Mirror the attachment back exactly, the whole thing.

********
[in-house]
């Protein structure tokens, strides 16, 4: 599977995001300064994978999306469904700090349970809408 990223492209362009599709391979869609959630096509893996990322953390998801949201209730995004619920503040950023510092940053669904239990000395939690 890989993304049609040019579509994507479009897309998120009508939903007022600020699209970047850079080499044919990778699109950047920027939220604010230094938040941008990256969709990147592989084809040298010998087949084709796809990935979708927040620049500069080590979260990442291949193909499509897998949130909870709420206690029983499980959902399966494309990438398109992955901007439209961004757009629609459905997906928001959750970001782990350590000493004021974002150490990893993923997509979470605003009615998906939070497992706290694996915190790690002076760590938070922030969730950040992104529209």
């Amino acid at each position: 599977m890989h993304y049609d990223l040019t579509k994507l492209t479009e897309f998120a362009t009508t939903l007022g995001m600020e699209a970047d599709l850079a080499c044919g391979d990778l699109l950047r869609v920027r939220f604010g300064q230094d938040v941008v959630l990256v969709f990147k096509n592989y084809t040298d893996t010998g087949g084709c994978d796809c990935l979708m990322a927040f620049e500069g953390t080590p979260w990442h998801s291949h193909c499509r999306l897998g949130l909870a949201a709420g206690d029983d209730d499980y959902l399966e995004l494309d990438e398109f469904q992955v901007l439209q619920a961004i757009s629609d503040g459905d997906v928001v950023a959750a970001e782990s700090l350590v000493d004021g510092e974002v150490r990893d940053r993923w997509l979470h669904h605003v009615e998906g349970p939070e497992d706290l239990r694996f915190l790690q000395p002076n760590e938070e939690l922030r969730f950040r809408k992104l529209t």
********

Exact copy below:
[in-house]
């Protein structure tokens, strides 16, 4: 599977995001300064994978999306469904700090349970809408 990223492209362009599709391979869609959630096509893996990322953390998801949201209730995004619920503040950023510092940053669904239990000395939690 890989993304049609040019579509994507479009897309998120009508939903007022600020699209970047850079080499044919990778699109950047920027939220604010230094938040941008990256969709990147592989084809040298010998087949084709796809990935979708927040620049500069080590979260990442291949193909499509897998949130909870709420206690029983499980959902399966494309990438398109992955901007439209961004757009629609459905997906928001959750970001782990350590000493004021974002150490990893993923997509979470605003009615998906939070497992706290694996915190790690002076760590938070922030969730950040992104529209």
């Amino acid at each position: 599977m890989h993304y049609d990223l040019t579509k994507l492209t479009e897309f998120a362009t009508t939903l007022g995001m600020e699209a970047d599709l850079a080499c044919g391979d990778l699109l950047r869609v920027r939220f604010g300064q230094d938040v941008v959630l990256v969709f990147k096509n592989y084809t040298d893996t010998g087949g084709c994978d796809c990935l979708m990322a927040f620049e500069g953390t080590p979260w990442h998801s291949h193909c499509r999306l897998g949130l909870a949201a709420g206690d029983d209730d499980y959902l399966e995004l494309d990438e398109f469904q992955v901007l439209q619920a961004i757009s629609d503040g459905d997906v928001v950023a959750a970001e782990s700090l350590v000493d004021g510092e974002v150490r990893d940053r993923w997509l979470h669904h605003v009615e998906g349970p939070e497992d706290l239990r694996f915190l790690q000395p002076n760590e938070e939690l922030r969730f950040r809408k992104l529209t």